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I know that atan2 gives me the absolute angle of any vector. But it doesn't give a value from 0 to 360 degrees. Instead, it gives a value (if I'm not mistaken), between 0 and 180, or between 0 and -180. For example, instead of giving angle 270, it will say -90.

This is a little confusing for me. Let me try to describe how I think this works, and please tell me if I'm correct. Actually, I'll draw it.

enter image description here

Is this correct? I'm having a little trouble understanding this. Thanks

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  • \$\begingroup\$ You've read the wikipedia page right? Check out the illustration section. \$\endgroup\$ – MichaelHouse Feb 1 '14 at 1:46
  • \$\begingroup\$ This is in radians, doesn't really help me. I always convert the radians to degrees. \$\endgroup\$ – user3150201 Feb 1 '14 at 1:54
  • \$\begingroup\$ The blue part of your drawing is wrong. \$\endgroup\$ – sam hocevar Feb 1 '14 at 10:46
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From the Wikipedia page:

Details of atan2 implementation

It is returning the shortest angle of rotation from the positive x direction to the point, where a positive angle indicates the counter-clockwise direction. Therefore it makes sense that it would only return values between 0 and 180, since anything greater than 180 can be 'better' approached by a smaller angle in the opposite direction.

Returning -90 instead of 270 also makes sense now, since moving 90 degrees clockwise is less than moving 270 degrees counter-clockwise to reach the same point. This also suggests that your interpretation has mixed up the positive and negative 90 degree directions but is otherwise fine.

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  • \$\begingroup\$ Thanks. Is there a way to convert atan2 values to standard 360 degrees system, without actually changing the angle, only how it's written? \$\endgroup\$ – user3150201 Feb 1 '14 at 1:55
  • \$\begingroup\$ Well, you can multiply the result by (180/pi) to convert the magnitude to degrees. If it's negative then you would have to add 360 to it afterwards (assuming you want a range of 0 to 360.) \$\endgroup\$ – Ryan Feb 1 '14 at 1:58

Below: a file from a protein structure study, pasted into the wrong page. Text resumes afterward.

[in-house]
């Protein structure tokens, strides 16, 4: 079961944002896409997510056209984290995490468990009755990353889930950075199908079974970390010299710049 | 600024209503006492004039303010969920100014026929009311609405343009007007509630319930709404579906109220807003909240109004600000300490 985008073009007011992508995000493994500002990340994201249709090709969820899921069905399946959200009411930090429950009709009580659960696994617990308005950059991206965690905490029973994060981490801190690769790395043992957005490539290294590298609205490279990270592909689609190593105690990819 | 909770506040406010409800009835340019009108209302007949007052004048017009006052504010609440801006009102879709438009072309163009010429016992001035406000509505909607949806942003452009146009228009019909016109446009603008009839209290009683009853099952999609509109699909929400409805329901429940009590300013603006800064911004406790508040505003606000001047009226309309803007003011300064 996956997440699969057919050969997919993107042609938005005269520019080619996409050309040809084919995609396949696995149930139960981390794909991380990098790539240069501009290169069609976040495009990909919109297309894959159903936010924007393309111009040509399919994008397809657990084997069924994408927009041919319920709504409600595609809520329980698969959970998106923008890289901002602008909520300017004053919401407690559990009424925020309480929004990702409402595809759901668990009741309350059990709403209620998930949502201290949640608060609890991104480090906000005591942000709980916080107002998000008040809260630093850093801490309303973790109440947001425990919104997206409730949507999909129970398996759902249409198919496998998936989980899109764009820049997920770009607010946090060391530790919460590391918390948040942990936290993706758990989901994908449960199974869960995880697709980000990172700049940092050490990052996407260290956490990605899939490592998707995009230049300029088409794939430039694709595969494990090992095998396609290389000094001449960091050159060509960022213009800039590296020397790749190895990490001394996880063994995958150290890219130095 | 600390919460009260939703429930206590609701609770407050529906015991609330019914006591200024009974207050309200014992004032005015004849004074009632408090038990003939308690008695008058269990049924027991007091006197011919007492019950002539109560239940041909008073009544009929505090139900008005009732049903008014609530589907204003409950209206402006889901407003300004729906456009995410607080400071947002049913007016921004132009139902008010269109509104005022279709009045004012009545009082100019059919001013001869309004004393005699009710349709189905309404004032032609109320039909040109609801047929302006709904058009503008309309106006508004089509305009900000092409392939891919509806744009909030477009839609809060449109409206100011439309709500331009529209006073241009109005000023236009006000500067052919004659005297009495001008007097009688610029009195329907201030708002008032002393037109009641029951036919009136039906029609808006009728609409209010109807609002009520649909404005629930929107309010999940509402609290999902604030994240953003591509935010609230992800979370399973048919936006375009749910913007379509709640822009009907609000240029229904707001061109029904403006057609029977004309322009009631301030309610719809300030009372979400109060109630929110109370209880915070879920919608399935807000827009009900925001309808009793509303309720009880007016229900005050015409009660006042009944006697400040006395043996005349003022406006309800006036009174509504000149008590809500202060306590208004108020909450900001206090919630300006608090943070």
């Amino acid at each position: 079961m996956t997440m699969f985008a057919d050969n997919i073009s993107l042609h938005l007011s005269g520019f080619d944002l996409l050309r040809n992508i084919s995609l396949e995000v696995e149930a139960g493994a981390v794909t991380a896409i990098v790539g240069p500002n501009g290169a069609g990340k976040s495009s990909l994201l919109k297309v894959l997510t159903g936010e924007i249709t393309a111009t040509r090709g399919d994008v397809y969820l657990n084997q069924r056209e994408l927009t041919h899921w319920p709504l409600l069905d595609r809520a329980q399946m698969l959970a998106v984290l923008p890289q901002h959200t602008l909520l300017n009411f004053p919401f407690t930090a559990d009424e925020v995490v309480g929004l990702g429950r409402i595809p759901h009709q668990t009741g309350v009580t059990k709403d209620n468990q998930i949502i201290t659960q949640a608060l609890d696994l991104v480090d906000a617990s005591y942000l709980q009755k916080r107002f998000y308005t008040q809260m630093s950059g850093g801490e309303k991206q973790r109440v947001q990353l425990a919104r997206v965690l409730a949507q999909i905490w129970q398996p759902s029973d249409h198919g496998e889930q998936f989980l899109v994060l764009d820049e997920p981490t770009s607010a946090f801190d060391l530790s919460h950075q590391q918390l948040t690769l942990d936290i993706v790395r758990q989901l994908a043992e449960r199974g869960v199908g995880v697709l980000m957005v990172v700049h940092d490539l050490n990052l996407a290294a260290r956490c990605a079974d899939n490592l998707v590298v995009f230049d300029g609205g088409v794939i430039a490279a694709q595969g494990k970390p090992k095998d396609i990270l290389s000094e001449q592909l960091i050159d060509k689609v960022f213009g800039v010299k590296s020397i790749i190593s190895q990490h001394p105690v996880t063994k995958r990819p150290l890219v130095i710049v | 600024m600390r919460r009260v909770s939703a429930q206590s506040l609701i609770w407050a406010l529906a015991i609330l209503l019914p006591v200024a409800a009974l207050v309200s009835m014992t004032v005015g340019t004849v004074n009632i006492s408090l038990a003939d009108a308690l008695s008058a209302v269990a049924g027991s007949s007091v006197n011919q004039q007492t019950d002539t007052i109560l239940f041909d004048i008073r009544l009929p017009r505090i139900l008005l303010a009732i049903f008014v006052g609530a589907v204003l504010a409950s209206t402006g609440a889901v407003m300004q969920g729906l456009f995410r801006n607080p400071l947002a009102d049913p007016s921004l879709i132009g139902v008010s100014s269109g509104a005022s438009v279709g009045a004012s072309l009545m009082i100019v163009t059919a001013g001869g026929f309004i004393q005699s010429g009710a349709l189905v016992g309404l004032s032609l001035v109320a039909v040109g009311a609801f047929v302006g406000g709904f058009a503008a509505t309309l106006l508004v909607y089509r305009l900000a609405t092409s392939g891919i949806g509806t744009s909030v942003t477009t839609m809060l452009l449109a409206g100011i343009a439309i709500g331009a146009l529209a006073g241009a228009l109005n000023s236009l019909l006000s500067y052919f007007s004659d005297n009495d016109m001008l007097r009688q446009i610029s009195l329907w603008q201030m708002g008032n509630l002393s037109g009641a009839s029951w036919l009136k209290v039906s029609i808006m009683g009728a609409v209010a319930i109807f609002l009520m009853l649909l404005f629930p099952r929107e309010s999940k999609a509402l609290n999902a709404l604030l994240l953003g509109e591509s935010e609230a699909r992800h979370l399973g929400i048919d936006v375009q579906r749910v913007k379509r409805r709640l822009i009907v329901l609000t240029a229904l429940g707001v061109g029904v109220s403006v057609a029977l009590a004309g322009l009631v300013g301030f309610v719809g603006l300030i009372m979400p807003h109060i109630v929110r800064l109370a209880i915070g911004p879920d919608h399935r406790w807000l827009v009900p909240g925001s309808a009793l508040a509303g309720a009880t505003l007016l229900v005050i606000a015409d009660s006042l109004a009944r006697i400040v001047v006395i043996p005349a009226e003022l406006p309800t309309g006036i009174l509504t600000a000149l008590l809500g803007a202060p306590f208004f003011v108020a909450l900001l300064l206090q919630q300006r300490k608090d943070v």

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The referenced Wikipedia article provides the logic of the atan2 function, which has been optimized computationally (it works faster than implementing the statement explicitly). To convert to 0-to-360 degree values, first you must adjust the range of atan2 results, then convert to degrees, shown here as a vectorized operation in pseudo-code:

rad = atan2(y,x)
rad[rad < 0] = rad[rad < 0] + 2*pi
deg = rad*(180/pi)

Hope that is helpful.

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The following example isn't using vectors but rather simple unit-circle implemented on javascript: https://github.com/Drooids/unit-circle.

More particularly below this line: https://github.com/Drooids/unit-circle/blob/e608e67ed52db89025e0fc4c6900fddcdab01608/unit-circle.js#L391

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Just to answer you question simply: arctangent function atan2(y,x) uses the sign of BOTH parameters to determine the quadrant of the angle in the range -PI to +PI (-180 deg to +180 deg). If you want degrees in the range 0 to 360 do this:

struct vector {double x, double y}; // define a 2D vector
vector vec{ 3.0,2.0 }; // sets x and y values
const double convertRadiansToDegrees = 180.0 / 3.14159265359;

double resultInDegrees = atan2(vec.y, vec.x) * convertRadiansToDegrees + 180.0; // 0 to 360 degrees

Note that there is a faster but less accurate version for floats and not doubles called atan2f(y,x);

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